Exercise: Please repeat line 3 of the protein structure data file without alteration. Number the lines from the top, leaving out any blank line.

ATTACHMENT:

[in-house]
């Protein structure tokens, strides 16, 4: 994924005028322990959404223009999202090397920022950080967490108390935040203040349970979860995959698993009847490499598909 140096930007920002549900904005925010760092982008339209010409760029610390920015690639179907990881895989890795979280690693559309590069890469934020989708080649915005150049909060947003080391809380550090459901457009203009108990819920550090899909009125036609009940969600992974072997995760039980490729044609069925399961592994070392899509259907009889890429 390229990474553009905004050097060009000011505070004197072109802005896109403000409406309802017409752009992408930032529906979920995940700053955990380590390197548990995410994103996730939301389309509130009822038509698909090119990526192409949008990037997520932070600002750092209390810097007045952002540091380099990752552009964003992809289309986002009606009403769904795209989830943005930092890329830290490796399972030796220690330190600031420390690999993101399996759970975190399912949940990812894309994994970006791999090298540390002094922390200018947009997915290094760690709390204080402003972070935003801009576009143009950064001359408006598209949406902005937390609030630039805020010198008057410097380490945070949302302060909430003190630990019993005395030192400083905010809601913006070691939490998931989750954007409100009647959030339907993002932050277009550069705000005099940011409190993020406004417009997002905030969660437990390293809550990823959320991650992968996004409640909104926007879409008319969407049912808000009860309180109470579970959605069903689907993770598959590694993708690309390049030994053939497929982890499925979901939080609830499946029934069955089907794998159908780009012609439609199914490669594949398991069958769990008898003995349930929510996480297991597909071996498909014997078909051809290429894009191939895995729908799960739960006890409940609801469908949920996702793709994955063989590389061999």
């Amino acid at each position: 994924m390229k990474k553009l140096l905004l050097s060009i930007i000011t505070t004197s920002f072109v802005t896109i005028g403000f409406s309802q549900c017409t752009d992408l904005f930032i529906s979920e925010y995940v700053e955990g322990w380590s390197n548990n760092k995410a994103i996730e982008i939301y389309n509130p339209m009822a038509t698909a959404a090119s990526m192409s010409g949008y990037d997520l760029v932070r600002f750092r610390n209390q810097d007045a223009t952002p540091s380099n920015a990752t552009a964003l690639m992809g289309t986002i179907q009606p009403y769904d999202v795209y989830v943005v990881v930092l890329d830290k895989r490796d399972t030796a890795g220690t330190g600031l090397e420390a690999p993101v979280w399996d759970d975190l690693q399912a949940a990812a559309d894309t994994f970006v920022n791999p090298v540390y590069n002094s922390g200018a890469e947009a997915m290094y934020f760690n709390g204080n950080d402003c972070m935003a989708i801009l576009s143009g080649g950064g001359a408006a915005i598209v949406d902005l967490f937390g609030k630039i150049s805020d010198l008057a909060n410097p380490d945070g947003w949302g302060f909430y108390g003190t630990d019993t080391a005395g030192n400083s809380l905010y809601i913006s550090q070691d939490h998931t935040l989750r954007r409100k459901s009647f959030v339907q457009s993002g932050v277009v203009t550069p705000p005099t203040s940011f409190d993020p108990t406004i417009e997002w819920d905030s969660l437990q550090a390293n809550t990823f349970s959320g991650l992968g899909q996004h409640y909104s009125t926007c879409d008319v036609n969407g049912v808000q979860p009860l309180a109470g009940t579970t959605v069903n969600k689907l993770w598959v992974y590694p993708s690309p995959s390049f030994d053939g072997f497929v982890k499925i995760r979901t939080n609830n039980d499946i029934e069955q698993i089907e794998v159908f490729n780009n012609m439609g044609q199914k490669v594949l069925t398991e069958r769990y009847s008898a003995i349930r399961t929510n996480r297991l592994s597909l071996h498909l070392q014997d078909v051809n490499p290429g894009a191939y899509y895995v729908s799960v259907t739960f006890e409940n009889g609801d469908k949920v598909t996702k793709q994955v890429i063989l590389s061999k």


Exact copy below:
């Amino acid at each position: 994924m390229k990474k553009l140096l905004l050097s060009i930007i000011t505070t004197s920002f072109v802005t896109i005028g403000f409406s309802q549900c017409t752009d992408l904005f930032i529906s979920e925010y995940v700053e955990g322990w380590s390197n548990n760092k995410a994103i996730e982008i939301y389309n509130p339209m009822a038509t698909a959404a090119s990526m192409s010409g949008y990037d997520l760029v932070r600002f750092r610390n209390q810097d007045a223009t952002p540091s380099n920015a990752t552009a964003l690639m992809g289309t986002i179907q009606p009403y769904d999202v795209y989830v943005v990881v930092l890329d830290k895989r490796d399972t030796a890795g220690t330190g600031l090397e420390a690999p993101v979280w399996d759970d975190l690693q399912a949940a990812a559309d894309t994994f970006v920022n791999p090298v540390y590069n002094s922390g200018a890469e947009a997915m290094y934020f760690n709390g204080n950080d402003c972070m935003a989708i801009l576009s143009g080649g950064g001359a408006a915005i598209v949406d902005l967490f937390g609030k630039i150049s805020d010198l008057a909060n410097p380490d945070g947003w949302g302060f909430y108390g003190t630990d019993t080391a005395g030192n400083s809380l905010y809601i913006s550090q070691d939490h998931t935040l989750r954007r409100k459901s009647f959030v339907q457009s993002g932050v277009v203009t550069p705000p005099t203040s940011f409190d993020p108990t406004i417009e997002w819920d905030s969660l437990q550090a390293n809550t990823f349970s959320g991650l992968g899909q996004h409640y909104s009125t926007c879409d008319v036609n969407g049912v808000q979860p009860l309180a109470g009940t579970t959605v069903n969600k689907l993770w598959v992974y590694p993708s690309p995959s390049f030994d053939g072997f497929v982890k499925i995760r979901t939080n609830n039980d499946i029934e069955q698993i089907e794998v159908f490729n780009n012609m439609g044609q199914k490669v594949l069925t398991e069958r769990y009847s008898a003995i349930r399961t929510n996480r297991l592994s597909l071996h498909l070392q014997d078909v051809n490499p290429g894009a191939y899509y895995v729908s799960v259907t739960f006890e409940n009889g609801d469908k949920v598909t996702k793709q994955v890429i063989l590389s061999k």